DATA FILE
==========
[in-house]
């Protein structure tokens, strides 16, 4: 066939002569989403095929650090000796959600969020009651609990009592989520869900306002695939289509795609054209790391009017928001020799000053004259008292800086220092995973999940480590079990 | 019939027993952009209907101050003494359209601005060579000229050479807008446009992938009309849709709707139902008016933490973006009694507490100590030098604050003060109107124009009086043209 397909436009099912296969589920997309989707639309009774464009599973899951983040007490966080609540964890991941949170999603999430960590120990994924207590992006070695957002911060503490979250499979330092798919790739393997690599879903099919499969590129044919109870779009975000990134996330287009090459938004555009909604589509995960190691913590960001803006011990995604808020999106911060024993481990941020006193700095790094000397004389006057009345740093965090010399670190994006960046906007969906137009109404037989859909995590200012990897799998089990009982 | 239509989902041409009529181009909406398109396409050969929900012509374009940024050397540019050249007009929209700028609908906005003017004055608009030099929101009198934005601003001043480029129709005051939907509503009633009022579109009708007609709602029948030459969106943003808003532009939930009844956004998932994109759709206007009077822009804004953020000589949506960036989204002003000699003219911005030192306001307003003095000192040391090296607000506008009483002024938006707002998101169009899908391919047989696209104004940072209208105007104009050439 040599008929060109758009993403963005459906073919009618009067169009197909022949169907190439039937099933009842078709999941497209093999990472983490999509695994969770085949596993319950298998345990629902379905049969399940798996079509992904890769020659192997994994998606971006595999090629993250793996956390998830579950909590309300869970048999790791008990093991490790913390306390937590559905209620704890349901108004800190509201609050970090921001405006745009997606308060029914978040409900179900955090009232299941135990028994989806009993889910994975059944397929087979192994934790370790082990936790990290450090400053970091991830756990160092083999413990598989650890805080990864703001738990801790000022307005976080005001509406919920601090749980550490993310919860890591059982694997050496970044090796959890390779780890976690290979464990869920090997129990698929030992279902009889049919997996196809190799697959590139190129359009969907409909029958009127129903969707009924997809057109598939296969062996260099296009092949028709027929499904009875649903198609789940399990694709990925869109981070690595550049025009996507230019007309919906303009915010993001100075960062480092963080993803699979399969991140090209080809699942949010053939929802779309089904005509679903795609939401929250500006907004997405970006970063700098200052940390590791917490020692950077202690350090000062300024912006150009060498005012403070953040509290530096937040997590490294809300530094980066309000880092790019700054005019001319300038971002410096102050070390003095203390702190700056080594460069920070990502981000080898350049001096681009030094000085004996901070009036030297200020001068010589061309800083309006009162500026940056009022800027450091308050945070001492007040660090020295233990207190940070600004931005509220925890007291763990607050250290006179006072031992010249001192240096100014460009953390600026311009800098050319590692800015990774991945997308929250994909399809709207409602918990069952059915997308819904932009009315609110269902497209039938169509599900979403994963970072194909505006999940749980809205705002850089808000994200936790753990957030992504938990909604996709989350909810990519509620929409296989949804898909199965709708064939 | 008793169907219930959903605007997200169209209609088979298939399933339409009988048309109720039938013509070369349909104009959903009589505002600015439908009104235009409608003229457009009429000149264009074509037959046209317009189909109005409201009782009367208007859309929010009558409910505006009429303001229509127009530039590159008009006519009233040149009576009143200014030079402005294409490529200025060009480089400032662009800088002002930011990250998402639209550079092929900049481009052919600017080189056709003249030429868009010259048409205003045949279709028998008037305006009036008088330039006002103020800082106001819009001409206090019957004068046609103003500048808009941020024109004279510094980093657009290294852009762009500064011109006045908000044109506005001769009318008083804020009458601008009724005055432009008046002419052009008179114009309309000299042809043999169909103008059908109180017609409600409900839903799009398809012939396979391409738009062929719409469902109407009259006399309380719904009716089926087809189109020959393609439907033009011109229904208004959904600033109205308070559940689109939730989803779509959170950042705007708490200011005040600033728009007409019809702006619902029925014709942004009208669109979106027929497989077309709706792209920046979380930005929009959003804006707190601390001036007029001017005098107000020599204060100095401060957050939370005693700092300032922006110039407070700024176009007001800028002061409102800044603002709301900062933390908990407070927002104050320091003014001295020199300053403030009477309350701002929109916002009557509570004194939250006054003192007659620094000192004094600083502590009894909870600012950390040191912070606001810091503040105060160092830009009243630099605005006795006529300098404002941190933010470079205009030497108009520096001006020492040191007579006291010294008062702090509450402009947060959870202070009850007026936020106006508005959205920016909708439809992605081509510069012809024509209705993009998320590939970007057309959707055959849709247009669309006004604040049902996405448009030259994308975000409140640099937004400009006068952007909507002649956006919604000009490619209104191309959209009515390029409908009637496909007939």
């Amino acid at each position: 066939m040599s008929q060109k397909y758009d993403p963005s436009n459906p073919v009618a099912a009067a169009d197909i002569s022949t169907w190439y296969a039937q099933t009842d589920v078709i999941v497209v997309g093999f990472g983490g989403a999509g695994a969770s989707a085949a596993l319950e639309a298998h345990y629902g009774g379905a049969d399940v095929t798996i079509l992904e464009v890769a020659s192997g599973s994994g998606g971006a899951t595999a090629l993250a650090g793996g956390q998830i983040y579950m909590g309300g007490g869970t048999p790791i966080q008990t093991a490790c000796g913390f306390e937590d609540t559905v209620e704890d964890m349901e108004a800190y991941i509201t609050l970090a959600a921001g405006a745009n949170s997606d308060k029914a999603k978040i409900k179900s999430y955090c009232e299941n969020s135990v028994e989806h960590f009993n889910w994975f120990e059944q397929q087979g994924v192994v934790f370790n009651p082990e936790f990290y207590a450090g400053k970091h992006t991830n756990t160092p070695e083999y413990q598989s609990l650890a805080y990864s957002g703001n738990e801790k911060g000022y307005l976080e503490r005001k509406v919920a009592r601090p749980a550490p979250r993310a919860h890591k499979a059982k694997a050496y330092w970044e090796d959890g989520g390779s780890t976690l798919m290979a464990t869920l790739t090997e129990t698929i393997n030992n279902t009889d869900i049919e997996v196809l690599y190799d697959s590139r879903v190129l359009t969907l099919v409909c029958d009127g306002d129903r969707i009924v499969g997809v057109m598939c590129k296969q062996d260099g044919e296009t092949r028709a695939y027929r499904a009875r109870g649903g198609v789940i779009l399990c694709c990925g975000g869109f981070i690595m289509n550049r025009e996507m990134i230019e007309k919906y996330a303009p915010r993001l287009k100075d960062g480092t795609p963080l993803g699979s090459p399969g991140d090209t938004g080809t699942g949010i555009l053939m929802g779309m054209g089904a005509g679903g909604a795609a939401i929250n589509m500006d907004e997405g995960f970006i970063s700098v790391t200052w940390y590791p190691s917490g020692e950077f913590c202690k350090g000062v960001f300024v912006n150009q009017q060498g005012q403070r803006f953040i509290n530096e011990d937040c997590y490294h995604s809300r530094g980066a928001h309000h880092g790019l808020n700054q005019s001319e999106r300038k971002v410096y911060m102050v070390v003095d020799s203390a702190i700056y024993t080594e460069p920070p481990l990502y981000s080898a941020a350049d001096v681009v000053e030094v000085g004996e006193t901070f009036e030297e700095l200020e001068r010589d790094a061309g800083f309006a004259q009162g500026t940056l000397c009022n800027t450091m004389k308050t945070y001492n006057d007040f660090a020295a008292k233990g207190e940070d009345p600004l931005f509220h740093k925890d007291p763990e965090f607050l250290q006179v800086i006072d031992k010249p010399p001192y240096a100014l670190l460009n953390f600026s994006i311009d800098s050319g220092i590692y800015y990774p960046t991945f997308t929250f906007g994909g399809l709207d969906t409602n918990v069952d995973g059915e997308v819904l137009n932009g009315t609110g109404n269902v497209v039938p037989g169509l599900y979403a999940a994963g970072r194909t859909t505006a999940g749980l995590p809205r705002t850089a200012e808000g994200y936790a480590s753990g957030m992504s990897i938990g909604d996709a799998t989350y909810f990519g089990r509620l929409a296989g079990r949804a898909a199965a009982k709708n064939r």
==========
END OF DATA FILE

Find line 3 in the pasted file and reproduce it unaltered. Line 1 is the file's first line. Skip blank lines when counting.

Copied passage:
């Amino acid at each position: 066939m040599s008929q060109k397909y758009d993403p963005s436009n459906p073919v009618a099912a009067a169009d197909i002569s022949t169907w190439y296969a039937q099933t009842d589920v078709i999941v497209v997309g093999f990472g983490g989403a999509g695994a969770s989707a085949a596993l319950e639309a298998h345990y629902g009774g379905a049969d399940v095929t798996i079509l992904e464009v890769a020659s192997g599973s994994g998606g971006a899951t595999a090629l993250a650090g793996g956390q998830i983040y579950m909590g309300g007490g869970t048999p790791i966080q008990t093991a490790c000796g913390f306390e937590d609540t559905v209620e704890d964890m349901e108004a800190y991941i509201t609050l970090a959600a921001g405006a745009n949170s997606d308060k029914a999603k978040i409900k179900s999430y955090c009232e299941n969020s135990v028994e989806h960590f009993n889910w994975f120990e059944q397929q087979g994924v192994v934790f370790n009651p082990e936790f990290y207590a450090g400053k970091h992006t991830n756990t160092p070695e083999y413990q598989s609990l650890a805080y990864s957002g703001n738990e801790k911060g000022y307005l976080e503490r005001k509406v919920a009592r601090p749980a550490p979250r993310a919860h890591k499979a059982k694997a050496y330092w970044e090796d959890g989520g390779s780890t976690l798919m290979a464990t869920l790739t090997e129990t698929i393997n030992n279902t009889d869900i049919e997996v196809l690599y190799d697959s590139r879903v190129l359009t969907l099919v409909c029958d009127g306002d129903r969707i009924v499969g997809v057109m598939c590129k296969q062996d260099g044919e296009t092949r028709a695939y027929r499904a009875r109870g649903g198609v789940i779009l399990c694709c990925g975000g869109f981070i690595m289509n550049r025009e996507m990134i230019e007309k919906y996330a303009p915010r993001l287009k100075d960062g480092t795609p963080l993803g699979s090459p399969g991140d090209t938004g080809t699942g949010i555009l053939m929802g779309m054209g089904a005509g679903g909604a795609a939401i929250n589509m500006d907004e997405g995960f970006i970063s700098v790391t200052w940390y590791p190691s917490g020692e950077f913590c202690k350090g000062v960001f300024v912006n150009q009017q060498g005012q403070r803006f953040i509290n530096e011990d937040c997590y490294h995604s809300r530094g980066a928001h309000h880092g790019l808020n700054q005019s001319e999106r300038k971002v410096y911060m102050v070390v003095d020799s203390a702190i700056y024993t080594e460069p920070p481990l990502y981000s080898a941020a350049d001096v681009v000053e030094v000085g004996e006193t901070f009036e030297e700095l200020e001068r010589d790094a061309g800083f309006a004259q009162g500026t940056l000397c009022n800027t450091m004389k308050t945070y001492n006057d007040f660090a020295a008292k233990g207190e940070d009345p600004l931005f509220h740093k925890d007291p763990e965090f607050l250290q006179v800086i006072d031992k010249p010399p001192y240096a100014l670190l460009n953390f600026s994006i311009d800098s050319g220092i590692y800015y990774p960046t991945f997308t929250f906007g994909g399809l709207d969906t409602n918990v069952d995973g059915e997308v819904l137009n932009g009315t609110g109404n269902v497209v039938p037989g169509l599900y979403a999940a994963g970072r194909t859909t505006a999940g749980l995590p809205r705002t850089a200012e808000g994200y936790a480590s753990g957030m992504s990897i938990g909604d996709a799998t989350y909810f990519g089990r509620l929409a296989g079990r949804a898909a199965a009982k709708n064939r």